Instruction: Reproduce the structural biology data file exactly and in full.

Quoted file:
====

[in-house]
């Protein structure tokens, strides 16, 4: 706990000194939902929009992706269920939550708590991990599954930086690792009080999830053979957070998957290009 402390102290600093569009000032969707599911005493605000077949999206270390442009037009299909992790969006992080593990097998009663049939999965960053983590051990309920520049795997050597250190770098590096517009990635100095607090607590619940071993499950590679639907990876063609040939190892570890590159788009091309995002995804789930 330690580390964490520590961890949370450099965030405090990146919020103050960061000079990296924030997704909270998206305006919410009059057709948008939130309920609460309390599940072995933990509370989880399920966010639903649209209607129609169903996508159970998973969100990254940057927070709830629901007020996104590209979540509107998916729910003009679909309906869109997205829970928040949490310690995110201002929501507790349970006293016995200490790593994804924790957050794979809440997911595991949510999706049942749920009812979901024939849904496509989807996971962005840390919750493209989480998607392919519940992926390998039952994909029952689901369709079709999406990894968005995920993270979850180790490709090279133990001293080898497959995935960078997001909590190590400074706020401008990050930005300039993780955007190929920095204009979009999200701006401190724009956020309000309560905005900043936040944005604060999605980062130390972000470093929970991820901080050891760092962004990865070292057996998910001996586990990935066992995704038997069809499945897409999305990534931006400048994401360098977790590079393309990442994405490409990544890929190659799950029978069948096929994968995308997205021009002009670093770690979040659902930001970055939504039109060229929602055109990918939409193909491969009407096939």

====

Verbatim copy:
[in-house]
């Protein structure tokens, strides 16, 4: 706990000194939902929009992706269920939550708590991990599954930086690792009080999830053979957070998957290009 402390102290600093569009000032969707599911005493605000077949999206270390442009037009299909992790969006992080593990097998009663049939999965960053983590051990309920520049795997050597250190770098590096517009990635100095607090607590619940071993499950590679639907990876063609040939190892570890590159788009091309995002995804789930 330690580390964490520590961890949370450099965030405090990146919020103050960061000079990296924030997704909270998206305006919410009059057709948008939130309920609460309390599940072995933990509370989880399920966010639903649209209607129609169903996508159970998973969100990254940057927070709830629901007020996104590209979540509107998916729910003009679909309906869109997205829970928040949490310690995110201002929501507790349970006293016995200490790593994804924790957050794979809440997911595991949510999706049942749920009812979901024939849904496509989807996971962005840390919750493209989480998607392919519940992926390998039952994909029952689901369709079709999406990894968005995920993270979850180790490709090279133990001293080898497959995935960078997001909590190590400074706020401008990050930005300039993780955007190929920095204009979009999200701006401190724009956020309000309560905005900043936040944005604060999605980062130390972000470093929970991820901080050891760092962004990865070292057996998910001996586990990935066992995704038997069809499945897409999305990534931006400048994401360098977790590079393309990442994405490409990544890929190659799950029978069948096929994968995308997205021009002009670093770690979040659902930001970055939504039109060229929602055109990918939409193909491969009407096939």